Pay attention to the fee structure of the different Custodians. Some charge an annual fee based on your account balance. Some charge for the number of assets in the account. Some charge for each transaction. Some charge a combination of fees. If you plan on lending small amounts and to receive monthly payments you may want a custodian that charges an annual fee rather than a per transaction fee as every payment deposited into your account could result in a fee no matter how large the deposit is. 

I have had a SDIRA for about 20 years. Equity Trust has been adequate but sometimes for no reason start to clamp down on how checks are written. I have had no problems the last few years. The problem I have is that if one wants to manage their own properties it is very awkward. For example, a renter called with a plumbing problem that needed immediate attention. I called a plumber but they would not come without a cc #. ETC will not allow cc's for their accounts. Because of situations like this I decided to open a checkbook IRA. As ETC will not allow checkbook IRA's I went with a custodian that does. Notes do not have the same problem. I have all of my notes with ETC and my rentals with Advanta. I have been very happy with this arrangement.

I would highly recommend Midland IRA based in Chicago. I have dealt with them on several different occasions, and everytime they are quick to review, communicate and wire the funds.

@Kathie Riedel, there is a school of thought that managing a rental property as actively as you do (taking tenant calls, calling contractors, and paying them) could be considered self dealing. My understanding is that the IRS is taking a harder look at SD IRAs and auditing them more frequently. This is a grey area but the penalties are quite onerous if your account is flagged. It may be worth investigating this a bit further.

Originally posted by @Anna Watkins :

1) Do you mix different RE investment types within one IRA? or

2) Do you have different ones for different purposes (flip, hold, buying existing notes)?  

We started out w/ one custodian, Equity Trust, but ran into problems when we needed to close transactions quickly so we moved a portion of funds to a CheckBook IRA.  So the only difference between the types of transactions is speed.

3) Have you worked with private lenders who use IRAs for their lending?

We have used our IRA to lend $.

4) Has anybody heard of using IRA money for RE crowdfunding? Seems a way to start on a very small scale, but perhaps sketchy rule-wise.

We've not used our IRA in a crowdfund.  Not sure why this would be considered "sketchy rule wise"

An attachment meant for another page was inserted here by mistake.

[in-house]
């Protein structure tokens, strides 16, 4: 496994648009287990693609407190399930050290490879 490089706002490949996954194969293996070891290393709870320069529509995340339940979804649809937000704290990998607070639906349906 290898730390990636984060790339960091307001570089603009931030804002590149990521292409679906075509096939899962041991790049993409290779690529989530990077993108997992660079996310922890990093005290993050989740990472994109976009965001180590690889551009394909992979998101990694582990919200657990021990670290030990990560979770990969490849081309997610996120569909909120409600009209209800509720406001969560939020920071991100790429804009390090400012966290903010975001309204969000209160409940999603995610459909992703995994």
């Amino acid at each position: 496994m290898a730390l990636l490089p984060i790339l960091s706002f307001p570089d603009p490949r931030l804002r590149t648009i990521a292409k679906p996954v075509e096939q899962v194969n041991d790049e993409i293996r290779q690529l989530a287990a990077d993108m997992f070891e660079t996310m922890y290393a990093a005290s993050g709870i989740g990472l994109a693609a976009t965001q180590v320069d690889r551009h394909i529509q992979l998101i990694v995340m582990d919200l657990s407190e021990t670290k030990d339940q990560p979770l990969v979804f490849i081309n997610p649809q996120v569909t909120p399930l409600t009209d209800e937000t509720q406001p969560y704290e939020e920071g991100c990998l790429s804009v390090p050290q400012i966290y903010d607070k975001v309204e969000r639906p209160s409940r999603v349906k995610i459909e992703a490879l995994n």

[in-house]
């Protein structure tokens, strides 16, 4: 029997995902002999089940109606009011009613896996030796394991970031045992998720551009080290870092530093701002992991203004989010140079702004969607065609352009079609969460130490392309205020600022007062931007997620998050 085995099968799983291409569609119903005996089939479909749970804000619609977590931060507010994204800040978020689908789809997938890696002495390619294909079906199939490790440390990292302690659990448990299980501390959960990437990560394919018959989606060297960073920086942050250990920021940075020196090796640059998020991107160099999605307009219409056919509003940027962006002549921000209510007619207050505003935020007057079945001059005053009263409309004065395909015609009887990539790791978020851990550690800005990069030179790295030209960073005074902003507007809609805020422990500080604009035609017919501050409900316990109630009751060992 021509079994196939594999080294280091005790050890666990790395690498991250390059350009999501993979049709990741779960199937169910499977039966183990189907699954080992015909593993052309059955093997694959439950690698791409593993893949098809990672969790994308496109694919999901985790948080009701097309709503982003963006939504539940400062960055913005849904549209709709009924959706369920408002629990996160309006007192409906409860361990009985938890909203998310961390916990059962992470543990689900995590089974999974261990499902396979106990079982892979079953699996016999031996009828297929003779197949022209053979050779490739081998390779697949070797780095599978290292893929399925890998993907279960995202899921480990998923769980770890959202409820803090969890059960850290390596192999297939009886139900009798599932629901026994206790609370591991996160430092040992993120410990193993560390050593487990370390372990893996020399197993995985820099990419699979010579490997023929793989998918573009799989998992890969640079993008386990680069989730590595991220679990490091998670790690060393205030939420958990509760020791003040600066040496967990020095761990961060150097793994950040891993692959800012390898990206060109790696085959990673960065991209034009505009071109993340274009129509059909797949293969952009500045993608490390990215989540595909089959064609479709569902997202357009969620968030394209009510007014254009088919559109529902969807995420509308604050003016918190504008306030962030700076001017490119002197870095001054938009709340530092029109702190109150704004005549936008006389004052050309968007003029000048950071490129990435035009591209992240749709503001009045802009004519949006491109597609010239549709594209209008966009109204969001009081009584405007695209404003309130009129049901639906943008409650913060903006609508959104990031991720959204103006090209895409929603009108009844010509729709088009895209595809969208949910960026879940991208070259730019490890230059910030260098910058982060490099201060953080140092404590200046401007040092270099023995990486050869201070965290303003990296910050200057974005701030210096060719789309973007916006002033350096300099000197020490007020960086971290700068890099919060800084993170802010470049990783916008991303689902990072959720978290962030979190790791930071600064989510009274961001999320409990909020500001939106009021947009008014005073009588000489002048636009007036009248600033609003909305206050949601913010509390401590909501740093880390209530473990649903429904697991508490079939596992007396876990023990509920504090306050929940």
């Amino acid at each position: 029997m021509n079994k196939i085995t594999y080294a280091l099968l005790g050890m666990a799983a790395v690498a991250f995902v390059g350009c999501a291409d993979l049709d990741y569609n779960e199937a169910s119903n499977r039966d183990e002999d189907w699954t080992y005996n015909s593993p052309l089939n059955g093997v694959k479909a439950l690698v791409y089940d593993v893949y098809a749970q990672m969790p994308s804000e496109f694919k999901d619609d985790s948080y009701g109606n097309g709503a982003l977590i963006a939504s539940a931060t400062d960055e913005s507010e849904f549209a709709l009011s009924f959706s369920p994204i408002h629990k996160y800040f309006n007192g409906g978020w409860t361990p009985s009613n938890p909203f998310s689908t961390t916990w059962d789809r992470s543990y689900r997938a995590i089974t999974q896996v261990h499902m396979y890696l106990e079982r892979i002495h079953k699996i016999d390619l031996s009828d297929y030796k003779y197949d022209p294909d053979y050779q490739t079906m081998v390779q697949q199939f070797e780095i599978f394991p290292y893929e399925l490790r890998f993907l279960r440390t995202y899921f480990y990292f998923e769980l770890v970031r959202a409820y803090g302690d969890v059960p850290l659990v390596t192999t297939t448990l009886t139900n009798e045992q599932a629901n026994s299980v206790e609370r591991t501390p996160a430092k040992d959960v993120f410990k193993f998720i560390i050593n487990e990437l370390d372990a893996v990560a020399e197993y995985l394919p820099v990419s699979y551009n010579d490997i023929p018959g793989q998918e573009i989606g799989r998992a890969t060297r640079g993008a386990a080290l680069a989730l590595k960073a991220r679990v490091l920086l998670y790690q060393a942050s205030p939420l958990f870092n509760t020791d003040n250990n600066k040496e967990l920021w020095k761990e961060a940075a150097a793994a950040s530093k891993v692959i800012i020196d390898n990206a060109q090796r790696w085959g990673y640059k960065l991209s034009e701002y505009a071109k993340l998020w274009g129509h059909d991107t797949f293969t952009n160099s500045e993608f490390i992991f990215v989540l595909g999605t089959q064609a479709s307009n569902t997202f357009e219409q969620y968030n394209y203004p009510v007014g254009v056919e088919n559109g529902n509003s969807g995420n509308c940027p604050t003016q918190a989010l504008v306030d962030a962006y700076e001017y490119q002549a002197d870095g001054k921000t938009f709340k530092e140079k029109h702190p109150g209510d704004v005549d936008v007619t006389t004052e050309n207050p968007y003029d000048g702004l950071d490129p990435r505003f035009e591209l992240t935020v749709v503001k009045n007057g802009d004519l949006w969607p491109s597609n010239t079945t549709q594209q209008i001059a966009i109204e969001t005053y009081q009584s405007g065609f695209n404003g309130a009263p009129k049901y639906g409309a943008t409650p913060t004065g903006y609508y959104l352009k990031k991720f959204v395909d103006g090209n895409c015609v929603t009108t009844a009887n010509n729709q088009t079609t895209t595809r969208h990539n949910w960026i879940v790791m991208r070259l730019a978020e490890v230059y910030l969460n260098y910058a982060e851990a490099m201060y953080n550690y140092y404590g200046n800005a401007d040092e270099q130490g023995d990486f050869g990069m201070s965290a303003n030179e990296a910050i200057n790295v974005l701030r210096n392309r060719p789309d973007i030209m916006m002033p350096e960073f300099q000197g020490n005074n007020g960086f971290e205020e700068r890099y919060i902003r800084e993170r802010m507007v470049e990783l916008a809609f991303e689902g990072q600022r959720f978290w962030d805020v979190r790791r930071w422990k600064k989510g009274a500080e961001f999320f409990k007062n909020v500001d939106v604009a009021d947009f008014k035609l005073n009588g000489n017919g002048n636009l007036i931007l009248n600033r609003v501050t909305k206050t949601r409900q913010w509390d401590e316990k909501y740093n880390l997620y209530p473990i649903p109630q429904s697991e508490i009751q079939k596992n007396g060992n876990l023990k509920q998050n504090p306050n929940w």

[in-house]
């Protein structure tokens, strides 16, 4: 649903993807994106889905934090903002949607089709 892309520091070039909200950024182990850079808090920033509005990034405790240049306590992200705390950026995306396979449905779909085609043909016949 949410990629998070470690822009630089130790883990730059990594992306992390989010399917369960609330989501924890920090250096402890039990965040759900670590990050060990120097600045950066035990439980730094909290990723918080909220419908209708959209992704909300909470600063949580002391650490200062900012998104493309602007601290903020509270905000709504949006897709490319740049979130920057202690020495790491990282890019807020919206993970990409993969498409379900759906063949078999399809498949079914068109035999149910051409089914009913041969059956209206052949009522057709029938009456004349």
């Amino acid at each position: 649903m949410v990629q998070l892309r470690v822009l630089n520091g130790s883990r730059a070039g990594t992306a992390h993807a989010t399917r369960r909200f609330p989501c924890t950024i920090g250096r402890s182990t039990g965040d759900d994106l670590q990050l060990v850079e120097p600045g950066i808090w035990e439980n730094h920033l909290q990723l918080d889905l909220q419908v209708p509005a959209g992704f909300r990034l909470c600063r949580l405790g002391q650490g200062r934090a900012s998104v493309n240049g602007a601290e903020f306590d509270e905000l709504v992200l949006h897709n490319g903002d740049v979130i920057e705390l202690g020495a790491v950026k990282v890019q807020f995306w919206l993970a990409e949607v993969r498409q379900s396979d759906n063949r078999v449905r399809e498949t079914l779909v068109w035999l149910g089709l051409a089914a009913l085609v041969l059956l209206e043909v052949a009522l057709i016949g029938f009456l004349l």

@Anna Watkins

you can invest in different type of alternative assets within the same SD IRA, you don't need multiple accounts to do that.

Also, you mentioned flipping in your comment above... If you do multiple flips in your IRA this will be considered active business and special tax (UBIT - Unrelated Business Income Tax) will be assessed on all gains and profits as a result of that activity. This tax tops at 39% so be sure to speak with the expert if you decide to go in this direction. It still might make sense but you need to be aware of the tax consequences.

Thanks to everyone who's replied -- I'm always amazed by the incredible wealth (and variety) of experience and expertise in the BiggerPockets community.  The willingness to share is what makes BP truly priceless!

(apologies for not calling you all out by name -- my @mention still doesn't work.  Does anyone at BP know if this is connected to the Firefox shutdown of Flash Player??)

In my opinion, the best option is the self administered 401k (known as a solo401k) as it has higher contribution limits, ease of investments, and lots more control, including checkbook. It is by far superior to any IRA. You can roll over IRA accounts into a solo401k plan, the main prerequisite is that you must be self employed with no employees other than a spouse.

@Will Barnard

The Solo 401k is a great self-directed retirement plan.

Unfortunately, an existing Roth IRA may not be rolled into a Solo 401k, and this thread is specific to a Roth IRA.

A Checkbook IRA LLC would allow an investor to have the same kind of direct control over the funds as a Solo 401k.

@Anna Watkins  I think you have to first characterize how many checks you're going to write.  Less than 10 per year, and you should go with a local company like AdvantaIRA.  Much more than that and for a larger account, e.g. $200k, you should evaluate some of the bigger players who offer online check requests, longer hours, etc.

Fees do vary wildly.  

@Anna Watkins

The project is going well! It funded on the platform in less than 10 days, and we were off and running. 

Currently, project status is:

  • Interior demo complete
  • Added master bath to rear of home
  • HVAC rough is in
  • Electrical rough review will be complete by Monday, Jul 20

:-).

Originally posted by :
The Solo 401k is a great self-directed retirement plan.

Unfortunately, an existing Roth IRA may not be rolled into a Solo 401k, and this thread is specific to a Roth IRA.

A Checkbook IRA LLC would allow an investor to have the same kind of direct control over the funds as a Solo 401k.

 Good point Brian. Roth IRAs can't be rolled into roth 491ks but non Roth IRAs can. I didn't see the "Roth" in the title of the thread. Thanks for clarifying, none the less, 401ks are by far better options over IRAs.